Part 4

Part IV:
Journey home from February to May 1956

1__Report 31: Thanks from ,Commandante’

We were quickly relieved of our coal, but not from coal dust. The stevedores worked like hell and coal, heave after heave, was unloaded within a few days out of our hatches into dozens of barges. After the last lumps of coal, we heaved up the anchor, greeted the stevedores warmly and once again our football friends on the pier and made our way to Rosario in the Argentine province of Santa Fe.

1_Report 32: Finally: Gauchos, Assado and Carnival in Buenos Aires

Anyway as everything was supposed to go very quickly in Rosario, the hatches were full, almost from the moment the trunks of the silos were swept clean. With so little time available, the cradle of tango would, as it has been rumoured, not be explored by me and many others. How could someone find ways, in one, two, three hours to hip swinging?

2_Report 33: Mayday for a Troop of Penguins

With brisk northeast wind blowing, we had left the Rio de La Plata on East Course. Downright 500 nautical miles had been sailed in 36 hours when the radio operator reported to the officer on watch, MAYDAY, meaning “distress, come help me” has been received from the Argentine research vessel El Gran Salvador. That was yesterday morning.

 

3_Report 34: Lookout on the forecastle and on the yards

….Suddenly someone shouted at me from behind: “You were asleep” I said, “No I did not sleep.” Then him again: “I had my arm moving up and down in front of your eyes. You did not respond” Me: “I’m supposed to look ahead and should not be distracted!” etc, etc. Then he ran down the catwalk to mid-ships and shouted: “He was sleeping!” .

6_Report 35: Grain feeds the man

How that happened is a mystery to us. We had crossed the equator days ago, but were still close to it. For weeks, we had to wait for wind, and we waited, and waited, just because we did not have enough fuel for the engine motoring two or three days to free us out of this situation. What little we had was supposed to be kept for an emergency and for the English Channel. So far so good, but now we have another problem.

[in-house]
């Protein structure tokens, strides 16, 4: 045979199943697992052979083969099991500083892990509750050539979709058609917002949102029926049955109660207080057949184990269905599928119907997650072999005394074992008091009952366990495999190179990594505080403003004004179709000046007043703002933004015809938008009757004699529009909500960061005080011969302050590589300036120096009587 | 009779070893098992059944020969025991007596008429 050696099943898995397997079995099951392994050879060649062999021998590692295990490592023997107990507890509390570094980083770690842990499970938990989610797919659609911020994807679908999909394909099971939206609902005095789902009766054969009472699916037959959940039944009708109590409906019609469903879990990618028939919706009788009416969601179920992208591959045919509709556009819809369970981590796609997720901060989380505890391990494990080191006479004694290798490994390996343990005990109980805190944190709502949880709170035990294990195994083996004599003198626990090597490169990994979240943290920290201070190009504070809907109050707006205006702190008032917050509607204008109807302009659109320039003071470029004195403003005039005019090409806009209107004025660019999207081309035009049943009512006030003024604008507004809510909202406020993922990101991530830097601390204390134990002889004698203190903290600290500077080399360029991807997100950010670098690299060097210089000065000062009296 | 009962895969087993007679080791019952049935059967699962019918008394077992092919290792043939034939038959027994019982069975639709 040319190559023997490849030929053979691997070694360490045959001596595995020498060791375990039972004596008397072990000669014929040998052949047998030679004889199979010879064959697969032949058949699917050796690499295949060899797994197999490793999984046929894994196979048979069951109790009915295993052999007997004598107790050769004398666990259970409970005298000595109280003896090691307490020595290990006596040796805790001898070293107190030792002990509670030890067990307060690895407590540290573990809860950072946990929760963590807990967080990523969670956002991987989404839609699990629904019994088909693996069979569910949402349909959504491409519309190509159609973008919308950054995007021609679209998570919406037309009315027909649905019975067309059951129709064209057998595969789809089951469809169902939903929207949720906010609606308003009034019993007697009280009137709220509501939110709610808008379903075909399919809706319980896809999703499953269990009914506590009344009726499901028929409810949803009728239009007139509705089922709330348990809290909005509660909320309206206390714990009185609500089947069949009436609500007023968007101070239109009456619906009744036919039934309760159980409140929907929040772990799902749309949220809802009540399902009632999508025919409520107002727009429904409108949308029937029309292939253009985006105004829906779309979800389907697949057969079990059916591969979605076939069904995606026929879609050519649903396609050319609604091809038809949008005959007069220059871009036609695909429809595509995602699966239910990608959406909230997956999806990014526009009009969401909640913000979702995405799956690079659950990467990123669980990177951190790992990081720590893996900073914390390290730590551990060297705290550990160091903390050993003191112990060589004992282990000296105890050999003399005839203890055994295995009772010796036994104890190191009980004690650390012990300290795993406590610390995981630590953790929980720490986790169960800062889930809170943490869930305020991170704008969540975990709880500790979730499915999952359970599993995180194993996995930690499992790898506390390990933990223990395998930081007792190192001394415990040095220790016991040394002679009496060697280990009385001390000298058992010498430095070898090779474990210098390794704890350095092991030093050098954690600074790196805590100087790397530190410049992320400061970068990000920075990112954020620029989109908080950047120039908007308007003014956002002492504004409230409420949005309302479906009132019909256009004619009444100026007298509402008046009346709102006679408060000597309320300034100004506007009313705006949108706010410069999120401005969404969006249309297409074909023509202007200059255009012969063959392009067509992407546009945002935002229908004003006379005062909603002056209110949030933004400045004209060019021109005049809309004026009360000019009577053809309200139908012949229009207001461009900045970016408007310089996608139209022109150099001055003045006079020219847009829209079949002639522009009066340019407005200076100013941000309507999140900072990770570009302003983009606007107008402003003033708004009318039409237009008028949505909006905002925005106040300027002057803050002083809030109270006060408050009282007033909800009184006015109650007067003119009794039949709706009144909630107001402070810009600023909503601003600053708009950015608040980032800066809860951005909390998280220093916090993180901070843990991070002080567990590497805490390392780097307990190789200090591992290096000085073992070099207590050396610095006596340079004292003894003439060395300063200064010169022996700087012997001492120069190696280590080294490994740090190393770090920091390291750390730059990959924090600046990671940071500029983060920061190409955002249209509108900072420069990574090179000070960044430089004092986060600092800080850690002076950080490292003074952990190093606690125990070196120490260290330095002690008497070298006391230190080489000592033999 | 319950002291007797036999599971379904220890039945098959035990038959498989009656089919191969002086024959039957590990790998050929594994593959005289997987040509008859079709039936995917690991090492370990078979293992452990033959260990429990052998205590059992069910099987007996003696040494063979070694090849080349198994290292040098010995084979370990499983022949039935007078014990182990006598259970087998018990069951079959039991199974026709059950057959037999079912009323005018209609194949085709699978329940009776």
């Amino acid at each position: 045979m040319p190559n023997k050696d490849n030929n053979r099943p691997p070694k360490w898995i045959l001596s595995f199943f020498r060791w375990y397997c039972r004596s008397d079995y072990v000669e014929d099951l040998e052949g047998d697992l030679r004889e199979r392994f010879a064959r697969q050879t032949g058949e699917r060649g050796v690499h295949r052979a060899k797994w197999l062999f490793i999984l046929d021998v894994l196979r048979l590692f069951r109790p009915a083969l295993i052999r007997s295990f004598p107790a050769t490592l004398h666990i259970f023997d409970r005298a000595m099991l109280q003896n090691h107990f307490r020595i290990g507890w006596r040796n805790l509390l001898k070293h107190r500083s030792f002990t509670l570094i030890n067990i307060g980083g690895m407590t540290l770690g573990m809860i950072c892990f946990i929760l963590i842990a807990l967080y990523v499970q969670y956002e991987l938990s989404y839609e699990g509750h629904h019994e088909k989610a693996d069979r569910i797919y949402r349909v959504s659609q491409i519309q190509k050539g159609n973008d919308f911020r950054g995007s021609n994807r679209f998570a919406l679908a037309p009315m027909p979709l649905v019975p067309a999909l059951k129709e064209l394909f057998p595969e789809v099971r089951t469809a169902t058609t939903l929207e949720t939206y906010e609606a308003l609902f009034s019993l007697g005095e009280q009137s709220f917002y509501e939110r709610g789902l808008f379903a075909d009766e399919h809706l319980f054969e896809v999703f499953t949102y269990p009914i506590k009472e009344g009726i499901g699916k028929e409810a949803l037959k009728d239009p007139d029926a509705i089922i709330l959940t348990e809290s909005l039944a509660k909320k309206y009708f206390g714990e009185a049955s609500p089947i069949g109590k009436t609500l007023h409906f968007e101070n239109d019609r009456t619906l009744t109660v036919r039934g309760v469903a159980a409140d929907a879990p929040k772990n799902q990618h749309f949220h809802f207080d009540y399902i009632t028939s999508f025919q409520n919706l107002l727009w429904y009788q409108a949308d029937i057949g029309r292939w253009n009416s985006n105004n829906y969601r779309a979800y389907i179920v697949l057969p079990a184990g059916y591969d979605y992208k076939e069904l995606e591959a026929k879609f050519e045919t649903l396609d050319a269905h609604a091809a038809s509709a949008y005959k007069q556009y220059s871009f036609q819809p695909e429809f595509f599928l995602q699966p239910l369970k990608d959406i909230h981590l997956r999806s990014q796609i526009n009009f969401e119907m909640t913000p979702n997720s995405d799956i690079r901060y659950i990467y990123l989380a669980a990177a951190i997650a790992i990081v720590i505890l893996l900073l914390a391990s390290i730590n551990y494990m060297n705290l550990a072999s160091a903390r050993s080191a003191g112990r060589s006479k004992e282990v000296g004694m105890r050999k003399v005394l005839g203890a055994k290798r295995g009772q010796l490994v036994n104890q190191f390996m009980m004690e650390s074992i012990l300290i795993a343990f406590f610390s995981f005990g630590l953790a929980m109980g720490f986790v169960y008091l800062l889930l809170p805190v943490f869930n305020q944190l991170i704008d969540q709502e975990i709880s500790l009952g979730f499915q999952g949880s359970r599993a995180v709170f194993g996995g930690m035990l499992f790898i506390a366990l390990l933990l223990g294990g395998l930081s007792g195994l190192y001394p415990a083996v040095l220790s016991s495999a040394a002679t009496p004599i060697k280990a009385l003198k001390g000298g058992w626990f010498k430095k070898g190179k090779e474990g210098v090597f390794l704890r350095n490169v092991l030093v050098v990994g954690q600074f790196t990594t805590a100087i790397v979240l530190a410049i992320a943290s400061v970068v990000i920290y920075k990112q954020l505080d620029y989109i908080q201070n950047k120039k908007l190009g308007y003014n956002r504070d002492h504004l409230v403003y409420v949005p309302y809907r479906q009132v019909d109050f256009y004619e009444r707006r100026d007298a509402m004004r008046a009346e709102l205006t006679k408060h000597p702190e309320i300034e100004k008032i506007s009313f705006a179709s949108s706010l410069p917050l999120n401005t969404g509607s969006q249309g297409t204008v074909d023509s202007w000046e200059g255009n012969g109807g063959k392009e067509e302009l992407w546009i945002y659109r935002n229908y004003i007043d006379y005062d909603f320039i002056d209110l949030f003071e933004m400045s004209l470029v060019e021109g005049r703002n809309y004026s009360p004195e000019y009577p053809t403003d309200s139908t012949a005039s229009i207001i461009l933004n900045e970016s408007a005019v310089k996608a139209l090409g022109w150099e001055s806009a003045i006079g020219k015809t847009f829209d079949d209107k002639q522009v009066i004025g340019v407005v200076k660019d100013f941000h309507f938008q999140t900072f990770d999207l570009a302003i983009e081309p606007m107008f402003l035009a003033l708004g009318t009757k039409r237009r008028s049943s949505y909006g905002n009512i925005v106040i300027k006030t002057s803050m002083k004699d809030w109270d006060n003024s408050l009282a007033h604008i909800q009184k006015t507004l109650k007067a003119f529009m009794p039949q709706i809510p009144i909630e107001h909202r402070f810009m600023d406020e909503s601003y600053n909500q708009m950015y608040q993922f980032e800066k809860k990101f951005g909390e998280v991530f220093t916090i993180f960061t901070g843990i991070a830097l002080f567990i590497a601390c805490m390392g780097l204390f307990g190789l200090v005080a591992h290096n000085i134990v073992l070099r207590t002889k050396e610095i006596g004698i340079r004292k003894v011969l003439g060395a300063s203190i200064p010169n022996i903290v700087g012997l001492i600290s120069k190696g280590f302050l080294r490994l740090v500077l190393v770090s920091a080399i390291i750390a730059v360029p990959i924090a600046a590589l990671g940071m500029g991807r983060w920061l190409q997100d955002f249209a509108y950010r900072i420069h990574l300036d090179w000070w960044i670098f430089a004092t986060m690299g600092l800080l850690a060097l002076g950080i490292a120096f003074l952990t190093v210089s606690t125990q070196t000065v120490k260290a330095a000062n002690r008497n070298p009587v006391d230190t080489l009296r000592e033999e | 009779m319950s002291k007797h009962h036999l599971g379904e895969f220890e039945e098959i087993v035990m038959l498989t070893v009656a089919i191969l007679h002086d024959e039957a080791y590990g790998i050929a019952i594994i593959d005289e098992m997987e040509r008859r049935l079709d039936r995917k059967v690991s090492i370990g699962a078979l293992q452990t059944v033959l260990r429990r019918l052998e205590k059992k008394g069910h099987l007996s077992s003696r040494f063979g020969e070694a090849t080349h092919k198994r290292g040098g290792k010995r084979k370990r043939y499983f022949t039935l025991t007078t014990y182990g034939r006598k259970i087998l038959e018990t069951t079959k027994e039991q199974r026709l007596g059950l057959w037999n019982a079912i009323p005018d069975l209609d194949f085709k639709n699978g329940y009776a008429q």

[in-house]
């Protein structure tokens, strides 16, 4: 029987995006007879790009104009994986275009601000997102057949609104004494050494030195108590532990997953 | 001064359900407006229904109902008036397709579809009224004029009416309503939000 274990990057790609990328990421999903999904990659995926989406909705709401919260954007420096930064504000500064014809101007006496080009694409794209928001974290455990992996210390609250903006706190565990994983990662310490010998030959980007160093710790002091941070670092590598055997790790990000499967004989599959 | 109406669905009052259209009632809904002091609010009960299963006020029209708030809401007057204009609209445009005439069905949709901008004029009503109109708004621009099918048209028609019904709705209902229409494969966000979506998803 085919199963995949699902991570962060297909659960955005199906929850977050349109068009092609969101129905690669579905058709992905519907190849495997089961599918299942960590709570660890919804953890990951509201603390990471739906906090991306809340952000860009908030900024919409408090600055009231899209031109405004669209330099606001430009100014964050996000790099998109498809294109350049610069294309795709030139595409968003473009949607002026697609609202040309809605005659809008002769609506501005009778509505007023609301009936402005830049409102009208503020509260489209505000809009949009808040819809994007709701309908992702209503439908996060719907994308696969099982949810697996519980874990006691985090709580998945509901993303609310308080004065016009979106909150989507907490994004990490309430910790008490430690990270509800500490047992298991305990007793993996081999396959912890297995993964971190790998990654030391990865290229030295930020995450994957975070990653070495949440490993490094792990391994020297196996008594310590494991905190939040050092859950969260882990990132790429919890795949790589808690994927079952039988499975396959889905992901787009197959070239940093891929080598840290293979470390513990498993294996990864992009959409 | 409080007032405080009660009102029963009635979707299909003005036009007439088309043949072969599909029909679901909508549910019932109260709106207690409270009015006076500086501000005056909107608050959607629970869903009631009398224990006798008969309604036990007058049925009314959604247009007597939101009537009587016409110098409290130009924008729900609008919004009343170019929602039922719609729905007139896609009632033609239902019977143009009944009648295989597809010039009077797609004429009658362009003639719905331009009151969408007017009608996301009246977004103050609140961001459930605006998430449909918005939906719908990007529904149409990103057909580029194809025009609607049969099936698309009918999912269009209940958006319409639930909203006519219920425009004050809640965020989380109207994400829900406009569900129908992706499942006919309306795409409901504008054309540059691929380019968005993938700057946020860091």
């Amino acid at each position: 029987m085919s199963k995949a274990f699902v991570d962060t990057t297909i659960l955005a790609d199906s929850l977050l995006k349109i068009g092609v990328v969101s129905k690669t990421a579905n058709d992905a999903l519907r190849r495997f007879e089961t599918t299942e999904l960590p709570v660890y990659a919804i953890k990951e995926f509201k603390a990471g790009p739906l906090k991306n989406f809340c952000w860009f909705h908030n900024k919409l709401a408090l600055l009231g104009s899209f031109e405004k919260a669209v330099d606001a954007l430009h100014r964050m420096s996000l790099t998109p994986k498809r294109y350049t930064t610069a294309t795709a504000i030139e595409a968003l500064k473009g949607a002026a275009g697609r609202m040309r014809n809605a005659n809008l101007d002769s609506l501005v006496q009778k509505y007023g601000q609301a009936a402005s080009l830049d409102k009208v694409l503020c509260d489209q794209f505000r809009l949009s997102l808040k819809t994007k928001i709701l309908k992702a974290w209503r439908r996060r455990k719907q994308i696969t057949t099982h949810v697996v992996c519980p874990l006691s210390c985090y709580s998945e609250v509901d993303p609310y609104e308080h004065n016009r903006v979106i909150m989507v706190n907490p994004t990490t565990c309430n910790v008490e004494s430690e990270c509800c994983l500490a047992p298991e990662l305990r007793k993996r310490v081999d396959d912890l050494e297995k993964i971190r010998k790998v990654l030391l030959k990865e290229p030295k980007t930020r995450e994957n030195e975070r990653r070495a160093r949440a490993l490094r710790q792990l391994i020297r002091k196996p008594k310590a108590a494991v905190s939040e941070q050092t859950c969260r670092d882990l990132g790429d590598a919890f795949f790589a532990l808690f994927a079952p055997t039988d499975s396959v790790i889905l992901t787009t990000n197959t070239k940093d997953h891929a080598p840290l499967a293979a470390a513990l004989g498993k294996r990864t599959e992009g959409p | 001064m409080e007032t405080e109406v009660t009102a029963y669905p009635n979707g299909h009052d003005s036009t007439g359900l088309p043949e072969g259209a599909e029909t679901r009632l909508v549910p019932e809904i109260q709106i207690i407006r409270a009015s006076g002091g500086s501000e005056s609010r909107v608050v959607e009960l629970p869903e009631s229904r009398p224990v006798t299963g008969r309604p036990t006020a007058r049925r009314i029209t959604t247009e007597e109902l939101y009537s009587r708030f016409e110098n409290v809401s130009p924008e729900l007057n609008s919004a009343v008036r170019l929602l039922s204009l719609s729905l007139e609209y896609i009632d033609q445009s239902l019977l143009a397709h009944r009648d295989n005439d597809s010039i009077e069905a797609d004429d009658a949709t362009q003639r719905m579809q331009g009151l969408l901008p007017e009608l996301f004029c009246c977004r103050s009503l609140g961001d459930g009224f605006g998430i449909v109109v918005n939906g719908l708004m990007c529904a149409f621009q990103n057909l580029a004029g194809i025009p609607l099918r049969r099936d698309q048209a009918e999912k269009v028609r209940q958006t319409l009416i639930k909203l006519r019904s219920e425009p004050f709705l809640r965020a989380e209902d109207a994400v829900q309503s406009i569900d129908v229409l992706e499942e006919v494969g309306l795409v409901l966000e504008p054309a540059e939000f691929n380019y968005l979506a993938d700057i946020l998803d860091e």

1_Report 36: A waterspout for the Third

The third officer, let’s call him Wotan Streit was when it came to an attack on meteorology, never abashed. He rarely left the many daily weather reports we received without a comment: incompetent, stupid, hopeless. If it was boring and nothing was going on during night watch, you only needed to go onto the middle deck and consult the Third, in matters of meteorology, when he was on watch duty.

4_Report 37: Movies on widescreen sails

What we did not know was that both of our numerous Christmas guests were pitted against each other [Report 28]. Never leave the enemies out of sight. Every movement was reported to our own marine monitoring stations. While we had seen South America, a little bit of the country and its people, the cold war in the North Atlantic continued.

3_Report 38: Sputnik coming up

On this trip, we sailed a north-eastern course. The Bermuda Triangle probably still stuck to the captain’s bones. On the other hand, we had to catch all the wind we could, because the fuel supply for the engine was not increased, as long as we did not reach a harbour for replenishing. Whether hitting port on the Azores was considered as an option, I do not know.

5_Report 39: Falmouth

Today it is quite late, but this day, I have to document immediately, otherwise I might forget something important. We finally got fresh provisions on board in Falmouth and set sail immediately. Now a few busy days were ahead of us, until we would arrive in Hamburg in early May. After the Russians had “jokingly” dragged us into a strong wind zone [Report 38], we came swiftly to the harbour of Falmouth. Since 1600, there is a beer house (Ale House) in the harbour named “PENNY-COME-QUICK” what the radio operator knew from conversations with John, our Christmas-mail helper, on departure [Report].

3_Report 40: Last leg to Hamburg

………..Finally, she said: “What you told me so far is pretty boring. If you cannot do better, then we prefer to leave it as it is!” So we suggested that she should turn off the music blaring in the corner and listen to our hit. So it happened that we blared, “Don’t cry for me Argentina”, first together in one voice, then two voices, and the steady filling Shark-fish-bar joined in, until 11pm. Then we had to catch last port-ferry.
For me this was ok. It would be a long day tomorrow. Signing off from Pamir. Bye! Bye! The next days had to be well used, because in one week it will be all about a large cargo steamer to Australia.



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